John Eastman Says That FedSoc Did Not Revoke His Membership or Ask Him to Step Down From Leadership Position (But He Does Complain About Lack of Invitation to Speak at National Conference and Being Disinvited from Other Events)

Over at Powerline:

This is John Eastman’s account of the facts bearing on the Federalist Society reflected in the Claremont Institute statement quoted in my post:

1. I was disinvited from the scholars retreat, on the ground that I was no longer a professor. (I had by then been “retired” from Chapman, and had my classes cancelled at CU Boulder, but was still a professor at Boulder.)

2. I was not invited to the Student Leadership Conference in July, where I have been a speaker on the most popular panel for the past 15 years. I had heard through the grapevine that one of the other usual speakers on the panel refused to participate if I was there, but [Federalist Society] leadership assured me that that was not true; rather, they didn’t want me at the conference because my mere presence would have people debating the election issues, which they did not want, as it would detract from the main purpose of the conference, which is to teach incoming student presidents about how to run a chapter.

3. There was a divisive internal discussion whether to bar me from attending the Napa regional leadership meeting in June, and although I was allowed to attend, I sat through several diatribes against me by others in the meeting.

4. I suggested to [Federalist Society President] Eugene Meyer at that meeting that he could not simply leave the dispute unaddressed, as it would fester. I even proposed that the topic of the election be the focus of the annual Rosenkranz debate at the National Lawyers Convention in November. He ultimately declined, but that was not the extent of efforts to provide me a customary speaking role at the convention. The Federalism/Separation of Powers practice group, which I had been heading for 16 years, wanted to have their panel on issues surrounding the non-delegation doctrine, something for which I have been at the forefront for 20 years. More pointedly, the civil rights practice group specifically asked that I be a speaker for the cancel culture topic they wanted for their panel, but that request was refused.

I’ve been told that they just want the dust to settle on the controversy, but some of the more vicious attacks on me have come from Federalist Society leaders like Jeremy Rosen, with no rebuttal opportunity afforded to me. Letting me engage sometime well down the road when the dust settles on this (if it ever settles) is hardly acceptable….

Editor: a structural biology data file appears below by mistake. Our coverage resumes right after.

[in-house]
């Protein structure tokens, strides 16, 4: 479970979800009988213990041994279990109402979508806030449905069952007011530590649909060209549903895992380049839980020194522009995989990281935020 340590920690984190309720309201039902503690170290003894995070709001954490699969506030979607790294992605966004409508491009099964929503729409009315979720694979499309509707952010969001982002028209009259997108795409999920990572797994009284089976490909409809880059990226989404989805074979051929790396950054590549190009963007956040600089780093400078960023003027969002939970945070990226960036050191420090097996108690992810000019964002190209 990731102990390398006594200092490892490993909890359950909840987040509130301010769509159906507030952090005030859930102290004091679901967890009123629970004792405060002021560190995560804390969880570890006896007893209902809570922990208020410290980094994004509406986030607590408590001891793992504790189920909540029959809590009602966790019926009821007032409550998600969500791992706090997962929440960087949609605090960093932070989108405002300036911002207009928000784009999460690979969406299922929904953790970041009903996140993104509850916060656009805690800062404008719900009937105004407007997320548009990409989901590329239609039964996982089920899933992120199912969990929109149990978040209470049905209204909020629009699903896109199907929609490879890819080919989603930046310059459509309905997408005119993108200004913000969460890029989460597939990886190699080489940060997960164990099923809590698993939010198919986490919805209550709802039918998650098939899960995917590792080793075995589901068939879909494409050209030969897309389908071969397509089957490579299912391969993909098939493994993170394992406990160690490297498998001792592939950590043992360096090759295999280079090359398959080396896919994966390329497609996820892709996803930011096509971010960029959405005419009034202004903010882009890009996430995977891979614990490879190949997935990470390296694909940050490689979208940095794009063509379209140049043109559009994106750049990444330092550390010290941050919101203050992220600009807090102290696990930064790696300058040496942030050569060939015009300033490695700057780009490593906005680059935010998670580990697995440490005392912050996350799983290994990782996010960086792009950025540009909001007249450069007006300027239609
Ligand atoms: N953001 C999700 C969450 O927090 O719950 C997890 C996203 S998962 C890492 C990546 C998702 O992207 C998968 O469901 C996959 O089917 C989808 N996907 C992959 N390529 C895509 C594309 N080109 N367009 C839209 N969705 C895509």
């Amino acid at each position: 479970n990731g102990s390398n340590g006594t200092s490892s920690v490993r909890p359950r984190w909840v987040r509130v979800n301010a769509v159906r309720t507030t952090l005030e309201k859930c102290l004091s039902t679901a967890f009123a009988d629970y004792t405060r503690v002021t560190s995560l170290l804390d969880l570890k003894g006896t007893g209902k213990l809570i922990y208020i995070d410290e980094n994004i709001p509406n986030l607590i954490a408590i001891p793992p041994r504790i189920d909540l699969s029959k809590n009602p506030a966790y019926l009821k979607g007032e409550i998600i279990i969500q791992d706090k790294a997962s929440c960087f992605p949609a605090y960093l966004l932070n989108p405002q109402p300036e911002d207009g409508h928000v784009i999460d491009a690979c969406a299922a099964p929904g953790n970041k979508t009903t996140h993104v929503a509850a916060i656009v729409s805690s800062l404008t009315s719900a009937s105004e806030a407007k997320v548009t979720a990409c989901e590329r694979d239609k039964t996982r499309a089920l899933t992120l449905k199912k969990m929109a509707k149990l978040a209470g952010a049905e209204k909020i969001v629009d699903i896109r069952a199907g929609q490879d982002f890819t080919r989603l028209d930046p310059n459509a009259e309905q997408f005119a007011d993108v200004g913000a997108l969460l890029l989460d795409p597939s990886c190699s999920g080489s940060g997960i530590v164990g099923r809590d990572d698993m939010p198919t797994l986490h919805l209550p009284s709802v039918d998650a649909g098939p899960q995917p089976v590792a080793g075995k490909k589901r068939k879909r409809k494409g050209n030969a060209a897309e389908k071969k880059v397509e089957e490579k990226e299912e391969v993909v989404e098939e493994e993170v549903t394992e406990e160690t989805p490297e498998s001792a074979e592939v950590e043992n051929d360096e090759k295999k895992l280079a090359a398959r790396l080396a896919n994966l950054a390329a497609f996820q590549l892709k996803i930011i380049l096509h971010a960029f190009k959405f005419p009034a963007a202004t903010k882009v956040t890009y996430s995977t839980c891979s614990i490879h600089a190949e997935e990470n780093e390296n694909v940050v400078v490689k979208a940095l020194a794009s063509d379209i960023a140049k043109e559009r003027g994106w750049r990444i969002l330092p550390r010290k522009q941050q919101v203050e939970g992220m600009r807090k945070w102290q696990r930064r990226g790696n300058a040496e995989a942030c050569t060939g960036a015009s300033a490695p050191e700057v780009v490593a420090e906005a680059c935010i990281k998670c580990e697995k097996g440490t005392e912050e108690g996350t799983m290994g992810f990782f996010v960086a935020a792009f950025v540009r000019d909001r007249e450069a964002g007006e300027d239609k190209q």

I think we are dealing with one of the most corrupt and dangerous times in our nation’s history. By chance, I have been thrust into a major role on the ramparts; it remains to be seen whether the rupturing dispute can be addressed civilly by organizations that are supposed to be devoted to such discussion—a precondition for the people being able to steer the course of their government through reflection and choice rather than accident and force, to borrow from Federalist No. 1. The American Political Science Association is irretrievably lost as a forum for serious discussion, but hopefully [the Federalist Society] is not. As we said at the conclusion of the statement, we are open to, and indeed welcome, the debate.

I’m sure the Federalist Society will have more to say, perhaps on the record in the name of one of its senior officers. In the meantime, I thought readers would want to have John Eastman’s account of the facts.

UPDATE [from powerline editor]: I am responsible for the original and current headline of this post. I have altered the original headline and slightly revised my introductory comments to let John Eastman’s account speak for itself without imposing my interpretation of the events recounted. Please note that John has further advised me that the Federalist Society declined demands that his membership in the organization be revoked, or that he be removed from his leadership position on one of the Society’s practice groups.

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